Let Amirtha Kidambi’s New Monuments be your call to action

New Monuments be your call to action”>

Amirtha Kidambi’s Elder Ones (current lineup). Photo by Caroline Harrison.


For most of her career, Amirtha Kidambi didn’t refer to herself as an activist, in the same way she didn’t consider herself a Carnatic singer despite studying the form for years. Both of these practices, she explained in a 2017 interview, are lifelong callings. And Kidambi, while channeling both a revolutionary spirit and elements of Carnatic music — a form of classical Indian songcraft rooted in ancient Hindu traditions — in her explosive strain of free jazz, has tended to follow her own, separate vision. In her earliest works, she sang strictly in phonemes, avoiding not only English words but also the symbolically significant syllables associated with Carnatic ragas and the tropes of jazz scatting (e.g. “daba-dooby”). “I wanna be a horn!” she said in the same interview. “I want to have the freedom to be liberated from text when I’m into a solo or improvising.”

In recent years, however, she’s stepped into the role of activist with fervor. During 2020’s George Floyd protests, she organized musicians to preempt potential violence from cops in riot gear with the force of their instruments. An active member of New York City’s DIY scene since her arrival in 2009, she now undeniably occupies a leadership position.

New Monuments, Kidambi’s third album at the helm of her rotating collective Elder Ones, is both an artistic tour de force and the most incisive clarion call in her catalog. A four-part ode to “all those who tirelessly organize and resist against insurmountable headwinds,” it finds Kidambi incorporating more text into her music than ever before, stirring strands of traditional singing into a stew of extended technique, using repeated phrases to articulate messages too urgent to transmit via abstract sound.

About a third of the way through the project’s opener, “Third Space,” for instance, her squeaks and moans fade out along with a theremin-like synth and Lester St. Louis’s frantic cello bowing, making way for a steady groove in the bass-and-drum rhythm section (Eva Lawitz and Jason Nazary, respectively) that’s mirrored by Matt Nelson’s soprano sax and a morphing mantra from Kidambi: “You/They/We don’t belong here.”

“Farmer’s Song,” a track inspired by the North Indian farmers’ protests, charts an opposite course, starting with a structured, phonemic groove before denaturing into abstract English. Kidambi stretches the syllables of English words beyond their snapping points, separating and reattaching them to their meaning at will. This alchemy is accomplished over an immensely complex slurry of analog synths and live instruments, including Kidambi’s quavering, hand-pumped harmonium.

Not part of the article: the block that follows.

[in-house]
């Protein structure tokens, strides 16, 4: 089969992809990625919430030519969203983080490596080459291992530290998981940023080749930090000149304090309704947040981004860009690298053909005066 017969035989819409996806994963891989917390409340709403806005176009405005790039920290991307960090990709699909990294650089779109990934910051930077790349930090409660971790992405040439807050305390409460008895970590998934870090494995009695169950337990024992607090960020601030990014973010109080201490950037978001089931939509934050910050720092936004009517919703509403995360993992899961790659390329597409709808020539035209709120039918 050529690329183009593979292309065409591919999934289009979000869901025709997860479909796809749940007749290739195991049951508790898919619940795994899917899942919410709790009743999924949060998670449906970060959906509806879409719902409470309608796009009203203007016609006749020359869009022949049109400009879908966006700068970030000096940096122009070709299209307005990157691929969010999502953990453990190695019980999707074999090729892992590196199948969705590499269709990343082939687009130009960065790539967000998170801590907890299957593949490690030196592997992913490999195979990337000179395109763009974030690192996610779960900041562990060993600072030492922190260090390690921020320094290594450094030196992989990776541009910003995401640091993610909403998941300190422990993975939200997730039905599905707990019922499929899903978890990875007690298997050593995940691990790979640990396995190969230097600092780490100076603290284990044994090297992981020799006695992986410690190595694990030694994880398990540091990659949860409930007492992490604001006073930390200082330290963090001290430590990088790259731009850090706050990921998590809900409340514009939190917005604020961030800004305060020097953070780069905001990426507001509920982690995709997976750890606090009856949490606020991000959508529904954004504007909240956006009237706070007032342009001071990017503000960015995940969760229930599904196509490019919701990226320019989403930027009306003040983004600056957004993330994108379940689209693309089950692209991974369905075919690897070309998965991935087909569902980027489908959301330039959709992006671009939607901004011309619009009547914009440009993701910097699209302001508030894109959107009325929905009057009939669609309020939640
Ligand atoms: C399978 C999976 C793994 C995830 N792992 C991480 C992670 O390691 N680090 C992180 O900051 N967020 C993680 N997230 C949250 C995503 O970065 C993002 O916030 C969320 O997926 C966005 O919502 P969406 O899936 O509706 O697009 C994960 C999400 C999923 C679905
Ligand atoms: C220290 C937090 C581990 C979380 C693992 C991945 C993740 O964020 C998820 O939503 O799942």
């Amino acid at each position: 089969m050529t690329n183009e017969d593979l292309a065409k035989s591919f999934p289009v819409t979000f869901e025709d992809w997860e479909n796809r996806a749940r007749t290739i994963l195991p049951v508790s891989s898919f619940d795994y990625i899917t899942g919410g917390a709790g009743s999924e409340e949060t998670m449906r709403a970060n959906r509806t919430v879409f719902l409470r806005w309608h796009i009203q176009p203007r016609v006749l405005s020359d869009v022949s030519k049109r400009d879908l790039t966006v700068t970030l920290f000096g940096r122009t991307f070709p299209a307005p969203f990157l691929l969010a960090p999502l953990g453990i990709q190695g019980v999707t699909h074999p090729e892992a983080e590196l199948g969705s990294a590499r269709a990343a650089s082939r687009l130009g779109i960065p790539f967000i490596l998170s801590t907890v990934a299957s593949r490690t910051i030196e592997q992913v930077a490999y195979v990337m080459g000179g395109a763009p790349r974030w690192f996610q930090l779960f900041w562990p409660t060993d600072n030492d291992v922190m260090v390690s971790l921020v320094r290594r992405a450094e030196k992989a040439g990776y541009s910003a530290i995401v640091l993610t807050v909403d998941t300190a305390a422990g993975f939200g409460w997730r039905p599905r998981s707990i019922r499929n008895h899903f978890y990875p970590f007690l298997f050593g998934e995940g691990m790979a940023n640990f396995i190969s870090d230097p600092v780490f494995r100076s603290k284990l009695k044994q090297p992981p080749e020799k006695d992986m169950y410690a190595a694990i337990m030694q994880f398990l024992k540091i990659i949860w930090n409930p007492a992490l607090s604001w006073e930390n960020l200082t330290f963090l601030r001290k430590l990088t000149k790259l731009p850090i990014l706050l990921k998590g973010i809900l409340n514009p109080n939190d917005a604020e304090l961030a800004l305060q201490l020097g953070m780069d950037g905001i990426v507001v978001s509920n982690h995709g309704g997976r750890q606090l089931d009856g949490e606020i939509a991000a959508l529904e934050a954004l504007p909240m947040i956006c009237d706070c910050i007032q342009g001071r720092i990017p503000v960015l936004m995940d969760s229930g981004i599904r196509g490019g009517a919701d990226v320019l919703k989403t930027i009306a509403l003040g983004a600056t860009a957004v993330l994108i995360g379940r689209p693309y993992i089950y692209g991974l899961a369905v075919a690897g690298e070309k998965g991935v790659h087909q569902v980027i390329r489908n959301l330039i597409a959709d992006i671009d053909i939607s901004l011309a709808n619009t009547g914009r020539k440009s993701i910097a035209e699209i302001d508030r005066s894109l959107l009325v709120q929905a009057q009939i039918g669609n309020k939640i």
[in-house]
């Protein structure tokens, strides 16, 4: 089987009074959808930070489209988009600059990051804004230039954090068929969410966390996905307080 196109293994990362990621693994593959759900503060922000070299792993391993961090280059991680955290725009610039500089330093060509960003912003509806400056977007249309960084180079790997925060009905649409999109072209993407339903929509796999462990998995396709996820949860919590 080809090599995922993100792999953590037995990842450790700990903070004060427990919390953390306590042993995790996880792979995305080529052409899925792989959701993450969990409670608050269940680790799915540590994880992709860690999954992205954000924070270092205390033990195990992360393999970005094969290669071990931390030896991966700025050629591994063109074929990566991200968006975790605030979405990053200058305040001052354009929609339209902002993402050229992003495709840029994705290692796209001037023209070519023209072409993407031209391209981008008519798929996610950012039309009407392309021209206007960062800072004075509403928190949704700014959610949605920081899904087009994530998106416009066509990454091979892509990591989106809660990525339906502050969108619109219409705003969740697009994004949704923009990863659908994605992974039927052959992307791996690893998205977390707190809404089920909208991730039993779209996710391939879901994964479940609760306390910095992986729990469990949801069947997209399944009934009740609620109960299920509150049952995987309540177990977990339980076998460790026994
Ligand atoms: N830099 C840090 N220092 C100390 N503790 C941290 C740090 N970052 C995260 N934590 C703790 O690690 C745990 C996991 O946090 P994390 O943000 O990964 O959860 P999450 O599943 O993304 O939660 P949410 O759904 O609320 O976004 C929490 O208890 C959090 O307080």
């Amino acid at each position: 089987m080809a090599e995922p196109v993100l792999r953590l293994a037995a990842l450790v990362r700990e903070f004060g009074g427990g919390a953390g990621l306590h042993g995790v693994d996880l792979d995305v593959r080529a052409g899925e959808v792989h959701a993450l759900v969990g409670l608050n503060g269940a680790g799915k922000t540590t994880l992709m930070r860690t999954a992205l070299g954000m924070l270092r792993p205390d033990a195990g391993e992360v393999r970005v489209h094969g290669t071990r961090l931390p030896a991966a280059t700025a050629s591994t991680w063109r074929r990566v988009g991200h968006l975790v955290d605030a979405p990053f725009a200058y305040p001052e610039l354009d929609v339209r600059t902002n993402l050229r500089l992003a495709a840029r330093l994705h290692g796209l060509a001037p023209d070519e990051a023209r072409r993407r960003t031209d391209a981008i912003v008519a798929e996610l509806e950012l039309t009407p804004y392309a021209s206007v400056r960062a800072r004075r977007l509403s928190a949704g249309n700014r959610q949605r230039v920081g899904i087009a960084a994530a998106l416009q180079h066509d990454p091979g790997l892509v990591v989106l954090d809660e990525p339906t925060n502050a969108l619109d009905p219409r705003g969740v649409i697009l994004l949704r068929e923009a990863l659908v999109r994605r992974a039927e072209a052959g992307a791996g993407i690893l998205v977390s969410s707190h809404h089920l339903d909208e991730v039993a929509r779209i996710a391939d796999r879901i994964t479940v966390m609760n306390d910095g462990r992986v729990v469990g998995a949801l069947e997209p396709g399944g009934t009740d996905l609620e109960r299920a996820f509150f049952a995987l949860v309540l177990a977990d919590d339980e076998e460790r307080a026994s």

Where the first half of New Monuments deals in fragments, the album’s second side is more direct. The record’s title is uttered (in its titular track) as part of its de facto mission statement: “We will build new monuments to / Those who suffered centuries through. / We will build new monuments to / Those who have no rights, those who lost their lives.”

New Monuments’ closer, “The Great Lie,” is, unlike the record’s first three slowly developed songs, packed full of text, though still punctuated by passages of pure improvisation (Nelson’s sax solo alone is evidence of free music’s ecstatic potential). It’s as if the words have been accumulating in Kidambi’s throat all record long, waiting for its final track’s dirgelike intro to spill out in a near monotone. Though it’s never clearly defined, the great lie she sings of is an amalgamation of smaller ones: that the pursuit of happiness must come at the expense of others, that we’re too weak to rise up against the overwhelming power of the ruling class, that we need to shoulder our burdens in solitude.

Kidambi is living proof of this final myth’s falsehood. Even as she’s continued to forge her own path, obsessed with making art that’s truly original, she’s rarely walked it alone. She wrote the majority of New Monuments in 2020 but spent the next two years fine-tuning it with her band through trial and error at live shows before sitting down to record. Like all effective activists — and most great improvisers — Kidambi knows that collaboration is the surest path to impact.